By determining if you will recoup your cost

Adding value to a home is always a good way to try and increase the income you are able to make from a house and if you are selling, increase the amount that you seek for. As a result, you have to make sure that the “fixing” you do to a home is able to appreciate the sale price.

Typically, there are things that are able to improve a home that are purely there for the increased comfort or for the personal preference of the users of the building without there being a real financial reason.

So, in order to stay on top of your numbers, look up what kind of increase in value you are expecting to have by analysing the property market and then only proceed with renovations and fixes that make sense.

You don’t want to be left disappointed after selling your house in the UK knowing that the money and time you spent on the house was in fact wanted as the sale of the property doesn’t reflect the effort put in.

By seeing if it can delay the sale

Sometimes, there are good financial reasons for fixing a home but the fixing involved is so extensive of a procedure that it will require specialist builders that make the home likely to be ready for sale a lot later than expected.

If you are on a tight schedule and have a goal in mind for when you want to complete o a property and perhaps move in to a new one or put your money elsewhere, then fixing your home, regardless of any return on investment it may bring, may not be for you.

What should you fix when selling a house in the UK?

So, if you have determined you should fix your house and it does make sense for your goals and the financial data you have collected to increase your confidence in the sale of a house, below is a list of things you may want to consider.

Conduct a deep clean

Deep cleaning a property, while not a fix, is a great place to start when making sure that a property is ready for sale and is definitely not on the list of things you should avoid doing.

Not only is it extremely cost effective, but there is a good chance that you will end up increasing the perception of the property if anyone comes to visit who is interested in the sale.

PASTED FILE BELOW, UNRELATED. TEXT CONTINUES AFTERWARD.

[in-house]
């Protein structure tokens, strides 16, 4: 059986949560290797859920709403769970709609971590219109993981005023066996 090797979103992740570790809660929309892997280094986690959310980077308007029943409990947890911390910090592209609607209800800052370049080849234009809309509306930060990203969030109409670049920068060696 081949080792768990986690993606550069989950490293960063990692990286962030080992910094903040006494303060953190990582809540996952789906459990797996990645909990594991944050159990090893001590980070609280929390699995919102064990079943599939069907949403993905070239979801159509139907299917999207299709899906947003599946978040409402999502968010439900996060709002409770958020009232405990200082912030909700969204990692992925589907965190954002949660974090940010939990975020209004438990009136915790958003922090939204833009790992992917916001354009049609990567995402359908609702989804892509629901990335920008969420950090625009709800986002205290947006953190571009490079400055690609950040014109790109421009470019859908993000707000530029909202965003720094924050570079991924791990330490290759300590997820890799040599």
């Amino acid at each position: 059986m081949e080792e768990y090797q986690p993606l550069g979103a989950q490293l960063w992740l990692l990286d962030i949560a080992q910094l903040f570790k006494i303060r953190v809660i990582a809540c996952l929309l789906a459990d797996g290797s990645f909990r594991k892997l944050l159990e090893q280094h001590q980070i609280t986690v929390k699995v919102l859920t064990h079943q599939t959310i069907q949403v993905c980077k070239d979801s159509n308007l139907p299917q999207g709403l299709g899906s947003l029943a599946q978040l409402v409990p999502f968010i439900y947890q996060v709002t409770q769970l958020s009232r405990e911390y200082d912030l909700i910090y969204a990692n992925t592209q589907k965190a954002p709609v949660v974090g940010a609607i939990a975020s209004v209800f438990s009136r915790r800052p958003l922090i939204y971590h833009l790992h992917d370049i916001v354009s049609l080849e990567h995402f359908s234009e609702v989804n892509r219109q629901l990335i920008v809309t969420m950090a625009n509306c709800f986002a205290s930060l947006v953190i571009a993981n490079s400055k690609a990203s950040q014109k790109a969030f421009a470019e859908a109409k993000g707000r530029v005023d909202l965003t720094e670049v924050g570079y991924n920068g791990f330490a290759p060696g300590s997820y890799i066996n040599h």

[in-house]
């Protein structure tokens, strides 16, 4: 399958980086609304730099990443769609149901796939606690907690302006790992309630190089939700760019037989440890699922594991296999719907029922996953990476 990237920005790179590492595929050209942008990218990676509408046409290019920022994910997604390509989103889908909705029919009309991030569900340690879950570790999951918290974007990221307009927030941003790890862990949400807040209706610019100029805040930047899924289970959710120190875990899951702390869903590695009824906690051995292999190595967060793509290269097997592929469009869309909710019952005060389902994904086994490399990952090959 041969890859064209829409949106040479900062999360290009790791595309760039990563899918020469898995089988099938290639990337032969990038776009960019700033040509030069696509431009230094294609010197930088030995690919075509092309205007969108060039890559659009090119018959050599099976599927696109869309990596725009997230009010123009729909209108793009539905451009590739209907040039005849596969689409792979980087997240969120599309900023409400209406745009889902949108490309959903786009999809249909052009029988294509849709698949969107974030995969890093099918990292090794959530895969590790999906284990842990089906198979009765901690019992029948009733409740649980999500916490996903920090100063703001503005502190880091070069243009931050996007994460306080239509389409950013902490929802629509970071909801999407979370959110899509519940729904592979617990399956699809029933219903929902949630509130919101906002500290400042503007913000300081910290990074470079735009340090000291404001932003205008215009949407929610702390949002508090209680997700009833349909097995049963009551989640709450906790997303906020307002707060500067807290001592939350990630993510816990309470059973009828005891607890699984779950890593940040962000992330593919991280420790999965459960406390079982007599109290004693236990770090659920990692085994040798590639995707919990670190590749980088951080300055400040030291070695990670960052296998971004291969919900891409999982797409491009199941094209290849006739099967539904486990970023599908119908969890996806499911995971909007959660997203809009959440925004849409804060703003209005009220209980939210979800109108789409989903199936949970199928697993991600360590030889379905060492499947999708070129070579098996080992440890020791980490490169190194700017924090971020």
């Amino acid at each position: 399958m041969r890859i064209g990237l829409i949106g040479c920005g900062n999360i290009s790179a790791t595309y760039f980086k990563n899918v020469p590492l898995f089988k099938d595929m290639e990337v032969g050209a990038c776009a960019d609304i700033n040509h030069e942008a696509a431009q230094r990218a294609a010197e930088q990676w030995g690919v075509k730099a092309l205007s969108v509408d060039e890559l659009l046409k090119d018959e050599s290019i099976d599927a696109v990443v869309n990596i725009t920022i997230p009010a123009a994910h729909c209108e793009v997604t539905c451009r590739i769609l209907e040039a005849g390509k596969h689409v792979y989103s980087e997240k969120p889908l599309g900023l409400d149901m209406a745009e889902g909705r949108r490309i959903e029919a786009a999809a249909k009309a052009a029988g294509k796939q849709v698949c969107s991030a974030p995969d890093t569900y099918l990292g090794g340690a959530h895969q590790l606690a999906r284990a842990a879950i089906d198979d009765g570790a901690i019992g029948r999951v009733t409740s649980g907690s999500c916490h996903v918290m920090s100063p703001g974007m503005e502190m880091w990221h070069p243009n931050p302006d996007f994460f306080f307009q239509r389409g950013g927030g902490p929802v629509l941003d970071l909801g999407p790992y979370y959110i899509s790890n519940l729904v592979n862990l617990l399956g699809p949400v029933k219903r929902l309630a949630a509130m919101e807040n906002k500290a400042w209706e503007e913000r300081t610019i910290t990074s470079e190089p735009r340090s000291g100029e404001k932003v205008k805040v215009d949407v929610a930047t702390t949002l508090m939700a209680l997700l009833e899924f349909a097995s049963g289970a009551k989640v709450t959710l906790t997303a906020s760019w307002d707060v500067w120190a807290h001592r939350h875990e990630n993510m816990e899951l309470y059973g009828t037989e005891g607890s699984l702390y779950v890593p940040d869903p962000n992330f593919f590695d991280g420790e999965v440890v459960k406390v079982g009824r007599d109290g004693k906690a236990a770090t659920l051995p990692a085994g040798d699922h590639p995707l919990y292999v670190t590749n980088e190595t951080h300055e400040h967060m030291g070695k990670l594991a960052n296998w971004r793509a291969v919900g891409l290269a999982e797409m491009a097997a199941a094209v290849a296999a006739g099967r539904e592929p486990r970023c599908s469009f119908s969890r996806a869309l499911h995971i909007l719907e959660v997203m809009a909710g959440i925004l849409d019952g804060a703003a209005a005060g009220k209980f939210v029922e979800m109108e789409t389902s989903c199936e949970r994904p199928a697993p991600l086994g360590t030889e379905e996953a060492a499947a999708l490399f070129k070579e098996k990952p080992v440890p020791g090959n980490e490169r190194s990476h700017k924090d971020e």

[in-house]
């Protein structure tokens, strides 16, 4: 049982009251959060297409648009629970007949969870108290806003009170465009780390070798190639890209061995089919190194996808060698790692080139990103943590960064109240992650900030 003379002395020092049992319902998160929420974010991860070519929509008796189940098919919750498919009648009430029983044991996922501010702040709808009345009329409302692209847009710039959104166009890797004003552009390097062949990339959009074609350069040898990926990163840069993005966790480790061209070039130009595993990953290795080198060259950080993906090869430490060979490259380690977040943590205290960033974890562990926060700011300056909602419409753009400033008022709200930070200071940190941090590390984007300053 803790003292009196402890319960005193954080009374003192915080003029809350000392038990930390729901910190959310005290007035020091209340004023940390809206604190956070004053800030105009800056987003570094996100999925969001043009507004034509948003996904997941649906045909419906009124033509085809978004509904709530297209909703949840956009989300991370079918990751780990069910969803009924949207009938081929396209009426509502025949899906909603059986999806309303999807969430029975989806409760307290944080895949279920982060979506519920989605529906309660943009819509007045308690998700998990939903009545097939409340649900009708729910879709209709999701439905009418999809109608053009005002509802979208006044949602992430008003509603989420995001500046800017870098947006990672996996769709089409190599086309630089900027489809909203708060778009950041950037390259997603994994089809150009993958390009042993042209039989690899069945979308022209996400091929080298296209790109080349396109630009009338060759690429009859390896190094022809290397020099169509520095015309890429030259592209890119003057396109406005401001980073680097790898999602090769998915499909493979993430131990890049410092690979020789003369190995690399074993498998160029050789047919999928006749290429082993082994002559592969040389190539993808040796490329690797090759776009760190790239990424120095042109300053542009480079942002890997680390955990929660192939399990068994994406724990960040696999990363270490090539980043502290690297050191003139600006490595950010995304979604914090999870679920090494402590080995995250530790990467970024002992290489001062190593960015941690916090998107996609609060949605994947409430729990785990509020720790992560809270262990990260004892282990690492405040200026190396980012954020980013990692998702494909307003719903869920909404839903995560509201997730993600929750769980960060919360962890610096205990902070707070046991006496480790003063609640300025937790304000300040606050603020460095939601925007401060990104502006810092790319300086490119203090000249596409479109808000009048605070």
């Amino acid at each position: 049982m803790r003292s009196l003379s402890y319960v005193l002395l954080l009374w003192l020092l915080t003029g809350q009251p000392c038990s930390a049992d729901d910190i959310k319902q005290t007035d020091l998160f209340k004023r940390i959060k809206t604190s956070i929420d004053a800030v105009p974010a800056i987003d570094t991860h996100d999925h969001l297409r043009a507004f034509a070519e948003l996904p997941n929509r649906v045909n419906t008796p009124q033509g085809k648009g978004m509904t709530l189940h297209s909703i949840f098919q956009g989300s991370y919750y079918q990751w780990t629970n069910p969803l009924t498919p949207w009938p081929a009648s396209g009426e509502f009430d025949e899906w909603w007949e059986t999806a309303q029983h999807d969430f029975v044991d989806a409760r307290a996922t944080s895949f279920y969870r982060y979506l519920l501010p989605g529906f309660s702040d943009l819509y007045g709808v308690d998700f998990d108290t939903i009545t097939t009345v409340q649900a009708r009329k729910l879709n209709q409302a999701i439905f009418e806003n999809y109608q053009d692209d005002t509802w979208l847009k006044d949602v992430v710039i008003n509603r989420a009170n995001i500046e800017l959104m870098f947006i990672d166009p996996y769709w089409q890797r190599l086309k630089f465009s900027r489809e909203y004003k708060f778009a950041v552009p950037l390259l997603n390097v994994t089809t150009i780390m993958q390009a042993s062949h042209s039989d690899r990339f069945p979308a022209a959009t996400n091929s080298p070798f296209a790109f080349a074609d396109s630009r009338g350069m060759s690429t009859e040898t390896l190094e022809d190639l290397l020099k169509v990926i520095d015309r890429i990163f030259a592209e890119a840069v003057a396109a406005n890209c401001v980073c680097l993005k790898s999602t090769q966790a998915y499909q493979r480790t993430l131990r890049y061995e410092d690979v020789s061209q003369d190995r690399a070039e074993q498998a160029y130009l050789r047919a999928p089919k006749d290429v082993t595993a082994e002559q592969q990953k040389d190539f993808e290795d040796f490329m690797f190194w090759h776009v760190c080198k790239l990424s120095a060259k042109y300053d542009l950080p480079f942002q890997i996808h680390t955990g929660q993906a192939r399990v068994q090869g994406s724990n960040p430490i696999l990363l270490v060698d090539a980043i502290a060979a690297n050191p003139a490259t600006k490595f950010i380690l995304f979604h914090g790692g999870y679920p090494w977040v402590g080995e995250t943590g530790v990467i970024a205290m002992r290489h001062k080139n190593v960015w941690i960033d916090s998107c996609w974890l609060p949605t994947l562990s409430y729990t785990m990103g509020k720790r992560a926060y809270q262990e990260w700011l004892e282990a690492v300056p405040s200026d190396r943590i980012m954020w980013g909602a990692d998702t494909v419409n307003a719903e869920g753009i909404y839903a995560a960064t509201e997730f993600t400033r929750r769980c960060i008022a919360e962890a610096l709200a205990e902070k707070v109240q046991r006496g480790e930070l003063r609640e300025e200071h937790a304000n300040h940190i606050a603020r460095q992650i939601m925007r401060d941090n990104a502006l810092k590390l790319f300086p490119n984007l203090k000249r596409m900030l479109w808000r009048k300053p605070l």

Sometimes, people may sell a house because there are pests in a property and attempt to get rid of the property or perhaps get rid of a property with pests in order to raise money to pay for care for instance. So this is not always the case.

Nonetheless, it is vital that curtains and carpets are cleaned before viewings and pests are dealt with the best that they can or this will seriously turn a buyer off and give them a good reason to reduce their offer on your home or not buy it at all.

Equipment maintenance

As with most buildings in the UK, there is equipment in a home that requires maintenance and this is something that is very much recommended to stay on top of as there are also regulations in the UK that state maintenance has to be carried out to rent a property legally.

While you will not be trying to increase the rental yield of a property, you will be selling, it is still important because the new buyer of a property may want to buy the property to rent.

If this is the case and you have stayed on top of equipment maintenance, this will not be a cost that the new buyer will have to incur so it is in your best interest to do the right gas safety checks, install an energy performance certificate and have an electrical safety certificate before selling.

For reference, an EPC has to be done every ten years, an electrical safety certificate every five years and a gas safety certificate must be issued every year in order to rent out a property legally.

If you are unsure about any of these checks, consider if you will need a solicitor to sell your property.

Repair defects

Defects in a property, even if they aren’t serious structurally, can indicate to a buyer that there are problems to come in a property and costs that need to be paid after they buy the house and move in.

As a result, it is always important to take care of the defects in a property that ruin the aesthetics of a home. Paint over cracks in walls and sand down scratched on the inside and out of a house.

In addition, any minor leaks from plumbing such as leaky taps are also quick fixes that you can use to reduce the scepticism a potential buyer has as this is something that also doesn’t require that much time either.

A final thing to so would be to replace the cracked glass in a home too before selling and using all of the above tips, you should be well on your way to selling a house without an estate agent if you aren’t sure how to repair defects.

To conclude

To wrap things up, if you need some additional tips on selling a shared ownership property or working out how long it takes to sell a house, read our articles on the topic for more information on selling. 

Nonetheless, this article should give you a good overview of what not to fix in your property in the UK when selling.

In general, cleaning, maintenance and defect repairs are good things to fix and you should avoid any extensive renovation or small repairs that could delay the sale of a home or bring forward new problems.

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Donnell Bailey

Property expert

Donnell is a property expert focusing on the property market, he looks at a combination of legislation, information from property managers, letting agents and market trends to produce information to help landlords.